It’s funny how some things stick in your mind, and even funnier that I have “hardware memories” from way back. I remember a rumor going around my 7th grade Home Ec class that another class had locked our teacher, Mrs. Cross, out of the classroom, and that she had cried. So sad!
I’m sure that’s why classroom function locks were invented…to protect all of the Mrs. Crosses of the world. I’ve recently been asked how classroom function locks and deadlocks work, so here goes…
A classroom function lockset is controlled by using a key in the outside cylinder. The inside lever always provides free egress. The outside lever can be locked or unlocked only by someone with the key. There is no pushbutton or thumbturn on the inside that could be used by a rowdy band of 7th grade seamstresses. This function is not just for classrooms…it can be used in any location where control over the locking/unlocking is more important than the convenience offered by a pushbutton or thumbturn (office function).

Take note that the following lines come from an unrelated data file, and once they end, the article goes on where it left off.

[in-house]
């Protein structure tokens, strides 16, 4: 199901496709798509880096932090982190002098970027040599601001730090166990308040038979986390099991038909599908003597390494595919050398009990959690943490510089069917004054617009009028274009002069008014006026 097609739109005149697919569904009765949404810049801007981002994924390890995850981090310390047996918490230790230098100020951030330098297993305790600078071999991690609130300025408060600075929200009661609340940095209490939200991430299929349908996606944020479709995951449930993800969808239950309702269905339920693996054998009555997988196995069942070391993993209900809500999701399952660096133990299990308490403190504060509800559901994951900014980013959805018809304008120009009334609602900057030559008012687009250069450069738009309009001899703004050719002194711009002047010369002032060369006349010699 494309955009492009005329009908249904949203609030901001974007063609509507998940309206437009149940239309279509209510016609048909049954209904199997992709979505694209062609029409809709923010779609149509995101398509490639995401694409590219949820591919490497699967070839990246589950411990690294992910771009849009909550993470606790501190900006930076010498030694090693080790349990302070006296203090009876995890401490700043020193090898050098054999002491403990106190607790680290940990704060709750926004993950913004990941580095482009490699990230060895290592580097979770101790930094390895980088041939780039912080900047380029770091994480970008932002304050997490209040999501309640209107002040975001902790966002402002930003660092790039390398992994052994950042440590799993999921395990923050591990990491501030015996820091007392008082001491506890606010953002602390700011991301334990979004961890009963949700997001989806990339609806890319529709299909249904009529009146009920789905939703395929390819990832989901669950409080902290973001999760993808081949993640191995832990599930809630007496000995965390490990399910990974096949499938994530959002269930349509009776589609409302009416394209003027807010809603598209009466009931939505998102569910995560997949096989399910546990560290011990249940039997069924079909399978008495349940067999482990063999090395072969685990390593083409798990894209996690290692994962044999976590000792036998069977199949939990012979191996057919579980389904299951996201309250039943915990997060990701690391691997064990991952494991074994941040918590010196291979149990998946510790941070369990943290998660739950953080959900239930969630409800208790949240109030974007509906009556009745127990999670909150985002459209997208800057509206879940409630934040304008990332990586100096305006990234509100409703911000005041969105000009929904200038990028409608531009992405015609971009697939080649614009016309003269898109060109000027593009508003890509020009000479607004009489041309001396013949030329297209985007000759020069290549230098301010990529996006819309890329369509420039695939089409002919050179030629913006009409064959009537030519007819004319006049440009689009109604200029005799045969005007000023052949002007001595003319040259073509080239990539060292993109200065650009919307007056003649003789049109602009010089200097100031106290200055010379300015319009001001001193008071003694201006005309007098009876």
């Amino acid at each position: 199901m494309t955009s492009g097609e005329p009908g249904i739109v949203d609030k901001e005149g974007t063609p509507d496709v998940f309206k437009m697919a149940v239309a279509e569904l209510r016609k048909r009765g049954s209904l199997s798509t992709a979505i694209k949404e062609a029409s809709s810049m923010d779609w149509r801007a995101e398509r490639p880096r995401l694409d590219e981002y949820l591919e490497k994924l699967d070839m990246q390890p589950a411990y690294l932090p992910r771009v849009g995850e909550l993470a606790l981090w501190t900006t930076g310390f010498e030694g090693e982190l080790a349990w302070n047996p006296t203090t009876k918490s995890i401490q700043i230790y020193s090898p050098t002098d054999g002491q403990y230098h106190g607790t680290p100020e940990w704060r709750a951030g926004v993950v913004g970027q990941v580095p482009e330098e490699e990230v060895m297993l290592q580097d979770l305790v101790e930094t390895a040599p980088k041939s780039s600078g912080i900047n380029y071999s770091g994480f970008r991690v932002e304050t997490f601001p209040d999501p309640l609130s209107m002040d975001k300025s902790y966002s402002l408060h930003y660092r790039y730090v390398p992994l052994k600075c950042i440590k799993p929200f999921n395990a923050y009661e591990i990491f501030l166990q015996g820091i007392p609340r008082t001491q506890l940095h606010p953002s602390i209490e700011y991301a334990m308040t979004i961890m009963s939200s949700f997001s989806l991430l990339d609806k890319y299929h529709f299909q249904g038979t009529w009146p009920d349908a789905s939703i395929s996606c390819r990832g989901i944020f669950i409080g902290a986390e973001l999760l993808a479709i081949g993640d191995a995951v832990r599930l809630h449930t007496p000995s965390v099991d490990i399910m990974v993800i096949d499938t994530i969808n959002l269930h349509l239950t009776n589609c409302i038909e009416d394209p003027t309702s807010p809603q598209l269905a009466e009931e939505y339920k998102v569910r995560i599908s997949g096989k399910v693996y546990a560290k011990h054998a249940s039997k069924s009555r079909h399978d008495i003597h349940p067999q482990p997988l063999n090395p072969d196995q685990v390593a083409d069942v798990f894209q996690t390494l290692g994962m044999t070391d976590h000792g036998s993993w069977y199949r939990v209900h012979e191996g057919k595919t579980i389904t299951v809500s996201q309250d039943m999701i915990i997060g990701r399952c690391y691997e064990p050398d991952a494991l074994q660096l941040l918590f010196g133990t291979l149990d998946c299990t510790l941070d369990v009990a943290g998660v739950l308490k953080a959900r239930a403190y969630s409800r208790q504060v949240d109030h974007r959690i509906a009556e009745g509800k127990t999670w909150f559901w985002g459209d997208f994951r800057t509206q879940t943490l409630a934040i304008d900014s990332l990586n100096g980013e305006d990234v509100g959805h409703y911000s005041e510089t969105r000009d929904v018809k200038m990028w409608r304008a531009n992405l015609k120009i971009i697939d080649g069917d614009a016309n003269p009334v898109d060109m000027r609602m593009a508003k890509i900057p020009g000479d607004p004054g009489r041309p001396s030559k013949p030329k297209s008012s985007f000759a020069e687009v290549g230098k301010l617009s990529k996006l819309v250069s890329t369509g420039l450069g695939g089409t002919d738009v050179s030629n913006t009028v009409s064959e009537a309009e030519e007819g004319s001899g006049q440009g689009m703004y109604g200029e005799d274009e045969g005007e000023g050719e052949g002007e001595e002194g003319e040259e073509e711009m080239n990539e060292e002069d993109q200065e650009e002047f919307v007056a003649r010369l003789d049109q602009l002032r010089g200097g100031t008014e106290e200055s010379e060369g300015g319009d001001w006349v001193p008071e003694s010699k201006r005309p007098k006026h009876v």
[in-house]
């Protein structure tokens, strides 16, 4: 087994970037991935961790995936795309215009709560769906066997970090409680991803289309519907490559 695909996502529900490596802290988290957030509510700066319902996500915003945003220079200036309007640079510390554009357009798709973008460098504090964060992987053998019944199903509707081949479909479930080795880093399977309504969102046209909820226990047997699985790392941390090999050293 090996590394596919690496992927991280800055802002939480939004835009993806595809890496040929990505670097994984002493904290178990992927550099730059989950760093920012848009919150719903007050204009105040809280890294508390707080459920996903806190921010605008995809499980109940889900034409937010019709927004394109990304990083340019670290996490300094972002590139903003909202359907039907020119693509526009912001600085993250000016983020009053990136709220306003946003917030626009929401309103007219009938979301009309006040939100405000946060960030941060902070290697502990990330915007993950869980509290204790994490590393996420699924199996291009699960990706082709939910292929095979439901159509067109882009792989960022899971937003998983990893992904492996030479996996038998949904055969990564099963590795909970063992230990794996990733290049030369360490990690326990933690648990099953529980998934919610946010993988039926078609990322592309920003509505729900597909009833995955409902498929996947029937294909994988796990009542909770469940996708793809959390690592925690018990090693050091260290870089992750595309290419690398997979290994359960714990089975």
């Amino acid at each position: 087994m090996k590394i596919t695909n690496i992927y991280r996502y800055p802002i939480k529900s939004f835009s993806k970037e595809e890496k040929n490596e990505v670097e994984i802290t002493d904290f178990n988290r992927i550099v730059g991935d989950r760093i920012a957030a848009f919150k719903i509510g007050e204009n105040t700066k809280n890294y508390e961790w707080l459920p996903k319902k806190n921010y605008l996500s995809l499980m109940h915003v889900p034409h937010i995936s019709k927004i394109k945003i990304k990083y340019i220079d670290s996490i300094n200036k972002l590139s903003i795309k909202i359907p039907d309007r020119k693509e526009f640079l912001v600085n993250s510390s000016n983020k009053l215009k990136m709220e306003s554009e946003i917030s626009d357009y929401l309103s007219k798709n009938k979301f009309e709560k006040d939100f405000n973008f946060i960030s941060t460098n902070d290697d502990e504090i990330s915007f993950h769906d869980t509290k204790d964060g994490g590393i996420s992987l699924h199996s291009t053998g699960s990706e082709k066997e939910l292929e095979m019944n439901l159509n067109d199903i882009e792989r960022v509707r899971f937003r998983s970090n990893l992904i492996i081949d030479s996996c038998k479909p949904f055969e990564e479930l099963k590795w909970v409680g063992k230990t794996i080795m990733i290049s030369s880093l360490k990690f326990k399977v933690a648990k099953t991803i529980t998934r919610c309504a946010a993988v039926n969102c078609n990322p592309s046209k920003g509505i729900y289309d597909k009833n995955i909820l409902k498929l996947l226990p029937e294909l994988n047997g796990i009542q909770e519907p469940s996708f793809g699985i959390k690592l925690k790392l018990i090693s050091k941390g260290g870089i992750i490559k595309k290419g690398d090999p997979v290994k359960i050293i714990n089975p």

Several years ago a new type of classroom function lock was introduced, called the “classroom security function” or “security classroom function,” depending on who you’re talking to. This function has two cylinders, which can cause a case of mistaken identity when it’s assumed to be an institutional function (locked on both sides, preventing access AND egress). The inside cylinder on a classroom security lock actually controls the outside lever – the inside lever always allows free egress. The ability to lock the outside lever without opening the door or stepping out into the corridor protects teachers from exposure during a lock-down emergency.
A classroom function deadlock is often used with push/pull hardware on entrance doors to multi-stall bathrooms, and I’ve had several code officials question their use over the years. In all cases, once I explained how the lock worked, the code official allowed the application. To lock a classroom function deadlock, you need to use the key to project the bolt. The key can also be used to retract the bolt. There is a thumbturn on the inside, but it will not project the deadbolt; it will only retract it. Similar to a classroom function lockset, only the person with the key has control over locking the door. If someone is accidentally “locked in,” they can use the thumbturn to retract the bolt for egress.